#mentalhealthmonday – travelling with a mental health condition

I have been thinking about this topic for so long – since April, in fact! Today, I want to talk about travelling with a mental health condition, and hopefully give a little bit of advice for how to make travelling as easy and comfortable as it can possibly be.

So, back in April I travelled to New York! As I currently live in the UK this was a pretty long trip, so I was in America for about 6 days with my fiancee and his family. It was a super fun vacation, and I felt like I learned a lot throughout it, particularly about myself and how I function away from home.

Firstly – I need to tell the people I’m travelling with about the state of my mental health. Obviously my fiancee knows all about how I’m doing, but we spent a lot of time on this trip with his brother, who had no idea. This made it really difficult for me to be open about how I was feeling, because there wasn’t already a baseline understanding there. I really hate asking for a break by just saying that I’m feeling unwell, because sometimes I have different needs. For example, one night we went to Times Square, and because it was so noisy and crowded, I started feeling a bit panicked. Moving to a quieter street would have been fine, whereas at other points in the trip, I felt like I needed to go back to the hotel for a nap or some time alone. At one point we did have to sit down and explain my mental health to his brother, because I needed to spend the day just relaxing in the hotel. I wish we’d done that at the start!

Secondly, I personally need both scheduled in breaks, as well as the ability to spontaneously ask for one. My fiancee and I are pretty good at doing this by now, but again, because we were with other people, we had to do it a bit differently this time. This usually involved me getting a drink at a cafe whilst the others wandered nearby. On the whole, this worked pretty well, but I did worry that the others thought that I was being weird for needing these breaks. Again, I think it would have helped to be upfront about my need for breaks and relaxation. I pushed myself a bit too much because of my worry, which was why I spent a whole day just napping and relaxing in the hotel.

There’s also more practical stuff that I hadn’t realised before this trip:

  • Travel insurance – so this might come off as silly to some of you, but this trip was the first time that I ever bought travel insurance, and I didn’t realise that because of my diagnoses of BPD, depression and anxiety, my insurance cost more than my fiancee’s. Logically this makes sense, and it wasn’t that much money anyway, but this still did kinda shock me.
  • Time zones and meds – these are really annoying to manage. I take meds both in the morning and at night, so it was doubly annoying! I decided to go the route of just switching completely to the US timezone, rather than taking my meds when I would normally have done in the UK. This did still mean taking some of my meds on the plane. I personally don’t mind taking meds in front of other people, so that wasn’t an issue. I also was pretty lucky in the fact that estimating UK time whilst I was flying didn’t mess with my mood at all.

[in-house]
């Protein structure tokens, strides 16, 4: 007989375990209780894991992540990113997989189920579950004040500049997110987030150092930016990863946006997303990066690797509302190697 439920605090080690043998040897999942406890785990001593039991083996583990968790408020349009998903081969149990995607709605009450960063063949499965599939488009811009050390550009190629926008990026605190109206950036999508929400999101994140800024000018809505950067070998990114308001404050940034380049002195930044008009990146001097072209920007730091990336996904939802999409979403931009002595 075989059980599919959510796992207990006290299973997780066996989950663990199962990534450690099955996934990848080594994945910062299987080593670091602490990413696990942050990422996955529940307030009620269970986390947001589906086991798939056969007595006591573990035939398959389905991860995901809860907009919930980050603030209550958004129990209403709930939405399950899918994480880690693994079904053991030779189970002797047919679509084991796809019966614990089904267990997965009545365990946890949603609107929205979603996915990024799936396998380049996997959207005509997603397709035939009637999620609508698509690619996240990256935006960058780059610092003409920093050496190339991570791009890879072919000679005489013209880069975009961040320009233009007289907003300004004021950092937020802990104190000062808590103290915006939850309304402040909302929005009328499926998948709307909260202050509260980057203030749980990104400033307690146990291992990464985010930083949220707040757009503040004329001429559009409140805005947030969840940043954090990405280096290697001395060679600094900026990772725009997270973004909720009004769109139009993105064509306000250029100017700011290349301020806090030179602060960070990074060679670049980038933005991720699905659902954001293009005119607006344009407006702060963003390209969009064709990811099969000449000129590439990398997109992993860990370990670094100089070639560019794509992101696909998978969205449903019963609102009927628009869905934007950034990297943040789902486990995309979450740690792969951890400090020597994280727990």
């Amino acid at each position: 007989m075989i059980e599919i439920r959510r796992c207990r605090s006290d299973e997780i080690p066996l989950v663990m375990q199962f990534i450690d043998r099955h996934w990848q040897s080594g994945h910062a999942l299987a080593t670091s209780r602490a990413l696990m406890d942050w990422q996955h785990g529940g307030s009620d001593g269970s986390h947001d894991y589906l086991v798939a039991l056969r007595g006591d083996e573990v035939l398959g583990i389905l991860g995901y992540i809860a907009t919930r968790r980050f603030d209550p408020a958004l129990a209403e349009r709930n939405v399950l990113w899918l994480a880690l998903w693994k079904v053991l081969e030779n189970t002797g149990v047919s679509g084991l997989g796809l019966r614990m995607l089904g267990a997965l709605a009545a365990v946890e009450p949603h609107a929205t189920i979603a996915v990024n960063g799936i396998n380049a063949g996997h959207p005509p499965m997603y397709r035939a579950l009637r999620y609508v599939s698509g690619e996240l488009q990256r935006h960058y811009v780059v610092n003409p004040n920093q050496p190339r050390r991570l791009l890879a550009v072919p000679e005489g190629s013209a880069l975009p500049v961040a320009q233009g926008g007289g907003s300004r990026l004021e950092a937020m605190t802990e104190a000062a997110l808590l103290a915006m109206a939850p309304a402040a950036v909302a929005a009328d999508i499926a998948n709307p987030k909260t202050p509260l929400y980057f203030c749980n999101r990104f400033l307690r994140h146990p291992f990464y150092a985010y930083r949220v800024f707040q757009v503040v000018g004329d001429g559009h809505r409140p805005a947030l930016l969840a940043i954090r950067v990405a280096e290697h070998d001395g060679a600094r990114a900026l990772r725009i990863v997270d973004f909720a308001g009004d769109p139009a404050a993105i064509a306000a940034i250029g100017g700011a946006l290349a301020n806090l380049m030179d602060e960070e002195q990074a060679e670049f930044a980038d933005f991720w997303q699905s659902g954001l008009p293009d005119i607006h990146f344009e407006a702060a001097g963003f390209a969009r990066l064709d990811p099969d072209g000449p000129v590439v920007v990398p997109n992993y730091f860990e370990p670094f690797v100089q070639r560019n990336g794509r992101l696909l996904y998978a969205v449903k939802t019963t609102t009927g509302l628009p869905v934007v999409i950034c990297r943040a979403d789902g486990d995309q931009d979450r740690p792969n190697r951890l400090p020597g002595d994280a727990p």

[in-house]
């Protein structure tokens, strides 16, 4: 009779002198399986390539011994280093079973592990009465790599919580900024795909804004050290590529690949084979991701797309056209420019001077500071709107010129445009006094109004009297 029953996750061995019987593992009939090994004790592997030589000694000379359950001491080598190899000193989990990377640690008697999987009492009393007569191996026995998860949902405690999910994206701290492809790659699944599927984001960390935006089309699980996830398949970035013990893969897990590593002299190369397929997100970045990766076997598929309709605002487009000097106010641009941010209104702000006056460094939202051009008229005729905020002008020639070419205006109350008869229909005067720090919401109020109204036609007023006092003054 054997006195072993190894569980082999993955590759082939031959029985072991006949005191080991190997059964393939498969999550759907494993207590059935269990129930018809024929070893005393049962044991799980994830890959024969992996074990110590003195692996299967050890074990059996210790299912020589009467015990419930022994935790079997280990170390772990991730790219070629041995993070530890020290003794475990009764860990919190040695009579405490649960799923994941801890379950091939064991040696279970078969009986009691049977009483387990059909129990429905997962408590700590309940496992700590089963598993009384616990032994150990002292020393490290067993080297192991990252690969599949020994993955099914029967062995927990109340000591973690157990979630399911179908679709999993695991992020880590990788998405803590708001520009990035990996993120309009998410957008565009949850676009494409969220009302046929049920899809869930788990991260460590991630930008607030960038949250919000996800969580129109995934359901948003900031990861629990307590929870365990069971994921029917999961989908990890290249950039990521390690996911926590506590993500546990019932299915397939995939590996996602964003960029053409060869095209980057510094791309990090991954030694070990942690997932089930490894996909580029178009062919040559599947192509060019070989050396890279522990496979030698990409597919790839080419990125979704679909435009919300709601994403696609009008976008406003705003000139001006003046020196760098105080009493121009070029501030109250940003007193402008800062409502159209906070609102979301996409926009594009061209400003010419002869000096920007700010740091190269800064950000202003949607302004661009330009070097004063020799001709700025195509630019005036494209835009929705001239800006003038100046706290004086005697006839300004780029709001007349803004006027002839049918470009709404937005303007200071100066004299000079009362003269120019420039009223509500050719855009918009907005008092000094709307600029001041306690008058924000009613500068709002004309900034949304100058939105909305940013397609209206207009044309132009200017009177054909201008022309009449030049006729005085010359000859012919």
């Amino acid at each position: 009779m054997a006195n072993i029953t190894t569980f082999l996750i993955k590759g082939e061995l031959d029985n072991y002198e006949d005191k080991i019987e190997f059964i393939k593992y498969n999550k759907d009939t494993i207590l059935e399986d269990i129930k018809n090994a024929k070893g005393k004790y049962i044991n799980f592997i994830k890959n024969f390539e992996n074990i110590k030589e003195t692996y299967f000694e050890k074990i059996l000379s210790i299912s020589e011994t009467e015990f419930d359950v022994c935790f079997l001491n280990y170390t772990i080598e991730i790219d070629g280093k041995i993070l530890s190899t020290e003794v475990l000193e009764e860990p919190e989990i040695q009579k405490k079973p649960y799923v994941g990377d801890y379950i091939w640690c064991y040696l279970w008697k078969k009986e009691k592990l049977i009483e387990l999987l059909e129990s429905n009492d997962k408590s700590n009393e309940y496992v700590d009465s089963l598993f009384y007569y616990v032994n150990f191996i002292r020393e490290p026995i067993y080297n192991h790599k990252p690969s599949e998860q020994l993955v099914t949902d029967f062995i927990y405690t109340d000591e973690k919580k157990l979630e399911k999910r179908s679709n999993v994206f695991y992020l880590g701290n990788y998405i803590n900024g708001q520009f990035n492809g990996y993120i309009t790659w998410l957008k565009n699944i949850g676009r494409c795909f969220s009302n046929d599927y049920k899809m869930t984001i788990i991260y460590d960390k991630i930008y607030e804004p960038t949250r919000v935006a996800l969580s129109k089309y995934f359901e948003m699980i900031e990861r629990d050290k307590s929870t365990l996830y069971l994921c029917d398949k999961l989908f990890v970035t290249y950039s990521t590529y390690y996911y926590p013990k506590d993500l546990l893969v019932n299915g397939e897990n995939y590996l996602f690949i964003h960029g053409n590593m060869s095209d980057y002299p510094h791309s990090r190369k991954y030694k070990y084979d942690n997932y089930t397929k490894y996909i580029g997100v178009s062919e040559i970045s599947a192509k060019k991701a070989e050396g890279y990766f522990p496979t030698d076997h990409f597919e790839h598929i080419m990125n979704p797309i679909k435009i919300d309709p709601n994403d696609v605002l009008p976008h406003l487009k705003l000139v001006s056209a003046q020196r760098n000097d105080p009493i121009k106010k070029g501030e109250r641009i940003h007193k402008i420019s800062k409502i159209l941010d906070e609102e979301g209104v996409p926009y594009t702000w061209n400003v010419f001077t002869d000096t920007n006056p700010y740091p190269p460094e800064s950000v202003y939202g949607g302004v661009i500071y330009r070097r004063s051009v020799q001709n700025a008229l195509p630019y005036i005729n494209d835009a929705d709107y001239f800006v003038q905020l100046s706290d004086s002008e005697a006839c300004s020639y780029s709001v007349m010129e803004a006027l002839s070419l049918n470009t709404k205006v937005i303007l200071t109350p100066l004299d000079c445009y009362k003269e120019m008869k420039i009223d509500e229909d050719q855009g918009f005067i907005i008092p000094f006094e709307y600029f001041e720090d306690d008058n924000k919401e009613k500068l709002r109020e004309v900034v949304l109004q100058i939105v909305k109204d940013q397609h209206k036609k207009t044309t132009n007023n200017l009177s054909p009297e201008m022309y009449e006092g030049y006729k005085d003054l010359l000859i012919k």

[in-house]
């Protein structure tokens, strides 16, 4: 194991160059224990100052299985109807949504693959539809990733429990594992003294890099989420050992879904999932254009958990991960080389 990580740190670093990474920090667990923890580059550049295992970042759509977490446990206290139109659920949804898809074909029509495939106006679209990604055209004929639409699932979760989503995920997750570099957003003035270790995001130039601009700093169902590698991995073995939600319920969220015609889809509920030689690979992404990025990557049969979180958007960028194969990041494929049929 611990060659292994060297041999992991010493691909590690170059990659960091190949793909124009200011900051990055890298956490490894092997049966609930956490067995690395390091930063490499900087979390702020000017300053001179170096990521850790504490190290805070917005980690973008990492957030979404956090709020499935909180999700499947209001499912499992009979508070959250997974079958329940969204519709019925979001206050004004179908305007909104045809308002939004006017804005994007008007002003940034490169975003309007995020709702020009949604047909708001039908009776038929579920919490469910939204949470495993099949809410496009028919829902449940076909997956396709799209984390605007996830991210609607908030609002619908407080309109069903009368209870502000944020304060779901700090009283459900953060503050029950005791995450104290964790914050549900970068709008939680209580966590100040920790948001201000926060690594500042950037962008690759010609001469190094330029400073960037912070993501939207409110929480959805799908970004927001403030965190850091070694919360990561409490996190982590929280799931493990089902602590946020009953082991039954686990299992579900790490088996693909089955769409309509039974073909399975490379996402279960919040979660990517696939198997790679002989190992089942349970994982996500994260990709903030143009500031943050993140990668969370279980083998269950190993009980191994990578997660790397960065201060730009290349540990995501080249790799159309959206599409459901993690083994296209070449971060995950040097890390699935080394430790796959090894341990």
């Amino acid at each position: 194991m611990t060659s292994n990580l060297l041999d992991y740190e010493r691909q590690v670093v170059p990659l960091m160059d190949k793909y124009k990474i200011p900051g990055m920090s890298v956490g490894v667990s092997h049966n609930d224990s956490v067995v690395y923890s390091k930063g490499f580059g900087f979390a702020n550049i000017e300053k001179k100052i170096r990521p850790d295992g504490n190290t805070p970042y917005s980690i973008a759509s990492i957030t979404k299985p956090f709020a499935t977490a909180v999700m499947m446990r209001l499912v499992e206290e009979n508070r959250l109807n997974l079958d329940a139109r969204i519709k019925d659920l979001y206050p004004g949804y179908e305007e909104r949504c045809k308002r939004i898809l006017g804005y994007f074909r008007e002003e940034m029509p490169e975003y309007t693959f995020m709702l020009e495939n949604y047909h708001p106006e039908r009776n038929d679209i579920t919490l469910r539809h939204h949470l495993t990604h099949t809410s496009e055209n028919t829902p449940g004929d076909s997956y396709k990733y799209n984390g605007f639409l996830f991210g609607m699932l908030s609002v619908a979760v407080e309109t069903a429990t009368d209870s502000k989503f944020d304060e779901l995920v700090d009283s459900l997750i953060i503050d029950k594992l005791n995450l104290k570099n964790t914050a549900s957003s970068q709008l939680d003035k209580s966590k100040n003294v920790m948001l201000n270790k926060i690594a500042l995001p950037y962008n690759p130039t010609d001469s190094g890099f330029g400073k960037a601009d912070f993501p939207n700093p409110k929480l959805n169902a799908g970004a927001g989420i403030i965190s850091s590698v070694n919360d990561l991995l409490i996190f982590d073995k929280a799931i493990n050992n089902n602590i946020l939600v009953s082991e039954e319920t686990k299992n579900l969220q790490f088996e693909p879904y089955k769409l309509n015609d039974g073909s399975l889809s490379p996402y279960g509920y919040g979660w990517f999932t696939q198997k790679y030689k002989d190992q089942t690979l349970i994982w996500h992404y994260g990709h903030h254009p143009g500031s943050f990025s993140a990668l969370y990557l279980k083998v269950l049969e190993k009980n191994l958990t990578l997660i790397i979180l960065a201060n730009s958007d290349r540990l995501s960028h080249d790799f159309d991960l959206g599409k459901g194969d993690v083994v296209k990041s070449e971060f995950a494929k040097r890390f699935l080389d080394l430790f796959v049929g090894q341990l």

• Snacks – I’ve always been the sort of person who needs to snack throughout the day, but now I’ve found that it is super essential. My mood plummets rapidly when I’m hungry, so having snacks on hand, especially when travelling, is vital. Luckily we were close to a CVS in New York, so I was able to pick up a whole bunch of American snacks that I used to have when I was a kid! I think the combination of sugar and nostalgia did me a lot of good.
  • Navigation – Make sure that you have a way to navigate when you’re abroad! This is one of my particular anxiety triggers, so this might be a bit more specific to me, but the thought of being lost in an unfamiliar place makes me very anxious. Having someone with access to Google Maps (without racking up huge data charges) or an analogue map can really help.

As for the trip itself, it was amazing, despite all the breaks that I had to take! I’d been to New York before, but it was great to see my fiancee discovering a new place! I also had so much good food (Korean fried chicken! Pizza! Shake Shack!) and finally visited the Met, which is probably now my favourite museum ever. I’m so happy that my mental health didn’t get (too much) in the way, that I was still able to enjoy myself. I’m currently planning a trip to Berlin for early next year, so I’m definitely going to keep all of my New York discoveries in mind whilst I do so.

Do you have any tips for travelling when dealing with a mental illness? Let me know in the comments!

5 thoughts on “#mentalhealthmonday – travelling with a mental health condition

  1. Sarah says:

    A big thing for me is definitely managing breaks! I have similar issues where sometimes I just need to get away from noise/stimulation for a bit whereas sometimes I need to go back to where we’re staying and take a nap. Luckily I’ve only traveled with family or close friends, so they’re all pretty aware of my needs. I’ll definitely have to keep it in mind traveling with others though, especially so they know what to expect before we even get there!


  2. Alex says:

    This is such a timely post. My anxiety has held me back from travelling for years but soon I’ll be taking not one but TWO trips! I’m super excited for them but also very nervous. I’m treating the first one as a trial run since it doesn’t involve getting on a plane lol. Thank you for sharing your experience!

    Liked by 1 person

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